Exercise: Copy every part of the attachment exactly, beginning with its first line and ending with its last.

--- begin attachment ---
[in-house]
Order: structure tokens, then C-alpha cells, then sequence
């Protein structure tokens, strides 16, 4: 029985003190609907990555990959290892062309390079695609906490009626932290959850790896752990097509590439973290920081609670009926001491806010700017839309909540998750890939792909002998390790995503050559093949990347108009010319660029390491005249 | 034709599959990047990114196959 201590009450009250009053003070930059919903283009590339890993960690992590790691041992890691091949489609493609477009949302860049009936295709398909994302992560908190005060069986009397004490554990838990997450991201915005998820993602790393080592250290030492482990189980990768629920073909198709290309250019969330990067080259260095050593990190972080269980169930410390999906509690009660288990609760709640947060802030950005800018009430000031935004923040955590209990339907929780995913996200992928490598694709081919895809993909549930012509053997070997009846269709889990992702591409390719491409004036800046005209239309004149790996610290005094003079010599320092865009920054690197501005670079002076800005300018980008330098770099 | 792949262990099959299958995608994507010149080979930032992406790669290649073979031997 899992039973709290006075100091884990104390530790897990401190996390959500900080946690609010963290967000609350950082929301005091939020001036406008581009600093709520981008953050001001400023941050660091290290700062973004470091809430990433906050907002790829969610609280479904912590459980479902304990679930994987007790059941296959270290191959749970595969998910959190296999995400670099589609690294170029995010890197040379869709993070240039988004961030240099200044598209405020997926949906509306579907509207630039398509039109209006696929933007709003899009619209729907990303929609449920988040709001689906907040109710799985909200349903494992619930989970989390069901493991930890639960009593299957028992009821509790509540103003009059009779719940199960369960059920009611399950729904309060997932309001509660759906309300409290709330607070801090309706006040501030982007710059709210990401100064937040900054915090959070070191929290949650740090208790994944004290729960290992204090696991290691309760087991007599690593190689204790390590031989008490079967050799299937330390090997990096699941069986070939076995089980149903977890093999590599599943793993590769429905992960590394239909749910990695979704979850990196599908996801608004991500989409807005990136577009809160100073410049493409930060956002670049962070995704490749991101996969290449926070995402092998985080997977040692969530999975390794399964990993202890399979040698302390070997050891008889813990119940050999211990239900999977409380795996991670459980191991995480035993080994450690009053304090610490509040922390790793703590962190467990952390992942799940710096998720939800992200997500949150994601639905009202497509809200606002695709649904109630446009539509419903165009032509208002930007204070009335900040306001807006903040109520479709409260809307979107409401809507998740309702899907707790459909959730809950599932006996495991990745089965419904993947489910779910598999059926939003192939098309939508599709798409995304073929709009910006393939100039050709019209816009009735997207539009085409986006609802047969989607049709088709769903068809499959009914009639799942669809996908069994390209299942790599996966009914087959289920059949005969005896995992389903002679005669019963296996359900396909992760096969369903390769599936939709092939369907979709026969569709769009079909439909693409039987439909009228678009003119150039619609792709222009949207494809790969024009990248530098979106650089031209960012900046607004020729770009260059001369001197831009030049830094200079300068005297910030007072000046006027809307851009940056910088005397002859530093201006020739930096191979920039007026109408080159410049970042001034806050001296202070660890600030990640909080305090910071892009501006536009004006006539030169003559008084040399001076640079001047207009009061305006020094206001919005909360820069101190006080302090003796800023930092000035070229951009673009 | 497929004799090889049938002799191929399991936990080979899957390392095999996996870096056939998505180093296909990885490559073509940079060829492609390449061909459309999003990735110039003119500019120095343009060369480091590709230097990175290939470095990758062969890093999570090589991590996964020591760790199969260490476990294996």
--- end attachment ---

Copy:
[in-house]
Order: structure tokens, then C-alpha cells, then sequence
């Protein structure tokens, strides 16, 4: 029985003190609907990555990959290892062309390079695609906490009626932290959850790896752990097509590439973290920081609670009926001491806010700017839309909540998750890939792909002998390790995503050559093949990347108009010319660029390491005249 | 034709599959990047990114196959 201590009450009250009053003070930059919903283009590339890993960690992590790691041992890691091949489609493609477009949302860049009936295709398909994302992560908190005060069986009397004490554990838990997450991201915005998820993602790393080592250290030492482990189980990768629920073909198709290309250019969330990067080259260095050593990190972080269980169930410390999906509690009660288990609760709640947060802030950005800018009430000031935004923040955590209990339907929780995913996200992928490598694709081919895809993909549930012509053997070997009846269709889990992702591409390719491409004036800046005209239309004149790996610290005094003079010599320092865009920054690197501005670079002076800005300018980008330098770099 | 792949262990099959299958995608994507010149080979930032992406790669290649073979031997 899992039973709290006075100091884990104390530790897990401190996390959500900080946690609010963290967000609350950082929301005091939020001036406008581009600093709520981008953050001001400023941050660091290290700062973004470091809430990433906050907002790829969610609280479904912590459980479902304990679930994987007790059941296959270290191959749970595969998910959190296999995400670099589609690294170029995010890197040379869709993070240039988004961030240099200044598209405020997926949906509306579907509207630039398509039109209006696929933007709003899009619209729907990303929609449920988040709001689906907040109710799985909200349903494992619930989970989390069901493991930890639960009593299957028992009821509790509540103003009059009779719940199960369960059920009611399950729904309060997932309001509660759906309300409290709330607070801090309706006040501030982007710059709210990401100064937040900054915090959070070191929290949650740090208790994944004290729960290992204090696991290691309760087991007599690593190689204790390590031989008490079967050799299937330390090997990096699941069986070939076995089980149903977890093999590599599943793993590769429905992960590394239909749910990695979704979850990196599908996801608004991500989409807005990136577009809160100073410049493409930060956002670049962070995704490749991101996969290449926070995402092998985080997977040692969530999975390794399964990993202890399979040698302390070997050891008889813990119940050999211990239900999977409380795996991670459980191991995480035993080994450690009053304090610490509040922390790793703590962190467990952390992942799940710096998720939800992200997500949150994601639905009202497509809200606002695709649904109630446009539509419903165009032509208002930007204070009335900040306001807006903040109520479709409260809307979107409401809507998740309702899907707790459909959730809950599932006996495991990745089965419904993947489910779910598999059926939003192939098309939508599709798409995304073929709009910006393939100039050709019209816009009735997207539009085409986006609802047969989607049709088709769903068809499959009914009639799942669809996908069994390209299942790599996966009914087959289920059949005969005896995992389903002679005669019963296996359900396909992760096969369903390769599936939709092939369907979709026969569709769009079909439909693409039987439909009228678009003119150039619609792709222009949207494809790969024009990248530098979106650089031209960012900046607004020729770009260059001369001197831009030049830094200079300068005297910030007072000046006027809307851009940056910088005397002859530093201006020739930096191979920039007026109408080159410049970042001034806050001296202070660890600030990640909080305090910071892009501006536009004006006539030169003559008084040399001076640079001047207009009061305006020094206001919005909360820069101190006080302090003796800023930092000035070229951009673009 | 497929004799090889049938002799191929399991936990080979899957390392095999996996870096056939998505180093296909990885490559073509940079060829492609390449061909459309999003990735110039003119500019120095343009060369480091590709230097990175290939470095990758062969890093999570090589991590996964020591760790199969260490476990294996």